After seeing Pope Francis in the flesh, I was astounded. Having the opportunity to experience one of the world’s most powerful people is a memory capable of withstanding not just a technological lifetime, but a human lifetime. Becoming fully aware of the event was far from difficult, and I fell easily into a state of mindfulness. I am endlessly grateful for the chance I had to see Pope Francis — I will never forget the memory, and I am completely confident that I can use my mind just as well as any picture or video to describe my perspective of the incredible event.

Free Guided Meditations

I just discovered that UCLA has its own Mindful Awareness Research Center (MARC).

From scanning over the site, I gather that it is run by UCLA Health. MARC assists in research on mindfulness, is cited in notable publications (The New York TimesTime Magazine, and The Los Angeles Times, to name a few), and lists countless professional resources for extensive information on mindful topics.

Additionally, MARC offers a range of Mindful Awareness Practices classes, workshops, retreats, mindful opportunities for youth and Spanish-speakers, and even online meditation classes.

As if all of this and more wasn’t impressive enough, MARC offers over 60 minutes worth of free guided meditations.

The guided meditations that are offered range from as short as 3 minutes to as long as 19 minutes. Some meditations are basic and focus simply on breathing and awareness of the senses. Other meditations dive a little deeper to focus the senses more intensely in preparation for a state of mindfulness involving sleep, loving relationships, and working out difficulties.

Led by a female’s steady voice occasionally accompanied by an instrument played in the background to set a tranquil mood, the instructions are given in a soothing manner. They are announced slowly so the listener can participate in the meditation at a comfortable pace.

Aside from giving the basic instructions, the speaker will remind the listener that it is okay for the mind to occasionally wander. She acknowledges that when using, for example, the sense of hearing, one may get distracted and pair a sound with a scenario in their own head. If a truck honks its horn on the street outside the window, it could be caused by a pedestrian crossing when she does not have the right of way, a car cutting the truck driver off, or a signal to get somebody’s attention to prevent a disaster from occurring. The mind’s imagination can easily be distracted by such a sound, and that is absolutely acceptable. The important thing is for the listener to return focus on breathing, and the use of the senses in the present moment.

What I found surprising about the guided meditations was the idea of breathing at one’s own pace. In my experiences meditating, I always found breathing deeply to a count of five to seven seconds was more helpful than following my breath at a natural pace. When I first began practicing basic meditation, especially, I would sometimes feel anxious or uneasy. Such feelings were accompanied by fast, unsteady breathing that was hard to transform into a more relaxed pattern. I find that beginning a meditation exercise with a structured breath makes for an easier transition into a state of mindfulness.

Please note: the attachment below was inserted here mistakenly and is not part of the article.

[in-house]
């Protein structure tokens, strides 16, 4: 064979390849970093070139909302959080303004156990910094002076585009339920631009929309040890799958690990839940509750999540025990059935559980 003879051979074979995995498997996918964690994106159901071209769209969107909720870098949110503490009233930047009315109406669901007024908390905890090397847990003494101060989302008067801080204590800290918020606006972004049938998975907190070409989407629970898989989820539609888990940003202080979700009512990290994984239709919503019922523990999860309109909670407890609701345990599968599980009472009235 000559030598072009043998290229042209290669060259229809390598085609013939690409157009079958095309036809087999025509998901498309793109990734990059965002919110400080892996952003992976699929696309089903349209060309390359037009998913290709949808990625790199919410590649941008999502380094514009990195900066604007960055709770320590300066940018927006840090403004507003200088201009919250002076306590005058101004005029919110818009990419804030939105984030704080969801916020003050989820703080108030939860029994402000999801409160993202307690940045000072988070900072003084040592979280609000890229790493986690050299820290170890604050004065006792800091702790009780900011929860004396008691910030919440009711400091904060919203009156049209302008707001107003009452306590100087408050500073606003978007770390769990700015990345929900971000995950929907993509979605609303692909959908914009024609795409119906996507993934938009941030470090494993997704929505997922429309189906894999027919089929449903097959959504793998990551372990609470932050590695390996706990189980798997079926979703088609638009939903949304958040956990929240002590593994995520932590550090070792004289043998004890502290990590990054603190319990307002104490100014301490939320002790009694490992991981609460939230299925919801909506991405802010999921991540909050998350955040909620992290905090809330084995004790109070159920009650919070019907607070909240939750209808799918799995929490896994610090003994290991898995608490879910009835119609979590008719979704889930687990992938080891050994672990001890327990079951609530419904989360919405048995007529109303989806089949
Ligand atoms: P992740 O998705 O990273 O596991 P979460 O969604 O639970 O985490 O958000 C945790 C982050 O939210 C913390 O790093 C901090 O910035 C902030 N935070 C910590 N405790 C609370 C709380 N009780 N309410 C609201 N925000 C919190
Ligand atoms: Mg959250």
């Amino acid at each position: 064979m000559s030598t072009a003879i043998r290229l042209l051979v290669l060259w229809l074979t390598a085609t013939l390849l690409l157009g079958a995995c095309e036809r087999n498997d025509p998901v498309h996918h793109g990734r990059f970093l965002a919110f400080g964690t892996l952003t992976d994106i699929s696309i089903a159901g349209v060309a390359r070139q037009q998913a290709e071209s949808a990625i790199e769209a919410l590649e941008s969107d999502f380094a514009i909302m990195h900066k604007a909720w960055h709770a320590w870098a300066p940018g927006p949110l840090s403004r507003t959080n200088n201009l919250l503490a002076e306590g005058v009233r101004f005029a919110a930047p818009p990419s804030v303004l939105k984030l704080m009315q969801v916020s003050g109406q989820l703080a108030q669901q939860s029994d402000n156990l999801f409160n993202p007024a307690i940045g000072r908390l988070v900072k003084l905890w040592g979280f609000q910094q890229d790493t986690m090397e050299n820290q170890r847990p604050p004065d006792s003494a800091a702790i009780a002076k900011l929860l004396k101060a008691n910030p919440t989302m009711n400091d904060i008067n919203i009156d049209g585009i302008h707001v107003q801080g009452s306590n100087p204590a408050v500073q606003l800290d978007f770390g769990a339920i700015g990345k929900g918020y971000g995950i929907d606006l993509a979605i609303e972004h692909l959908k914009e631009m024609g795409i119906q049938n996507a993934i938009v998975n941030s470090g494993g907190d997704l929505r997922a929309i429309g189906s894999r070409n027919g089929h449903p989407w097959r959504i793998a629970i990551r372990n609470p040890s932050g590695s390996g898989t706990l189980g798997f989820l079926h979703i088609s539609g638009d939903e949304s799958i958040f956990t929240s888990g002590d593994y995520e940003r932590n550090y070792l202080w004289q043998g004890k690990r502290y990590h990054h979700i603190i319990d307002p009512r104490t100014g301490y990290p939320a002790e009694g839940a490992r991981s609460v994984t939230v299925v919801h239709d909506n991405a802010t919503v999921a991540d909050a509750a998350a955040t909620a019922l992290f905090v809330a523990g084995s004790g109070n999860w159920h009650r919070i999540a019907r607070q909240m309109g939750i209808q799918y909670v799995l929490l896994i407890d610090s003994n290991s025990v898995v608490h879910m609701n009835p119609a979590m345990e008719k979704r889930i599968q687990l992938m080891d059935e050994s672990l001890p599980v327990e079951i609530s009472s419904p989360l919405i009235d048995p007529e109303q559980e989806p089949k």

If right now you have a spare five minutes, below is a basic, guided breathing meditation from MARC. If you have a little extra time, you can download the full selection of guided meditations on iTunes for free here.

I will be adding the MARC website to my blogroll in the very near future.

Happy meditating!

To Clarify: The Meanings of “Mindful Meditation” and “Mindfulness”

I would like to take a quick moment to talk about some words that are important to this blog.

Meditation is a practice; it is the foundation on which one begins his or her path to a calm state. The act of meditating, in most cases, uses breath as an anchor to bring one’s focus on the present moment. Paying attention to the senses (seeing, smelling, tasting, hearing, and feeling) one at a time while breathing deeply focuses concentration to where one currently is in his or her surroundings. When one is finished meditation, the hope is that he or she has reached a state of mindfulness.

Mindfulness is the state one experiences after completing a meditation practice. Mindfulness is being aware of oneself in a physical surrounding, and being more conscious of that surrounding. It is realizing oneself existing purely in the present moment.

To meditate one must be mindful. One must be mindful (fully aware) of breath and the senses to be immersed in the practice of meditation. To be purely focused on the movement of air in and out of one’s body, and to be purely focused on noticing what each sense can interpret is the act of mindful meditation.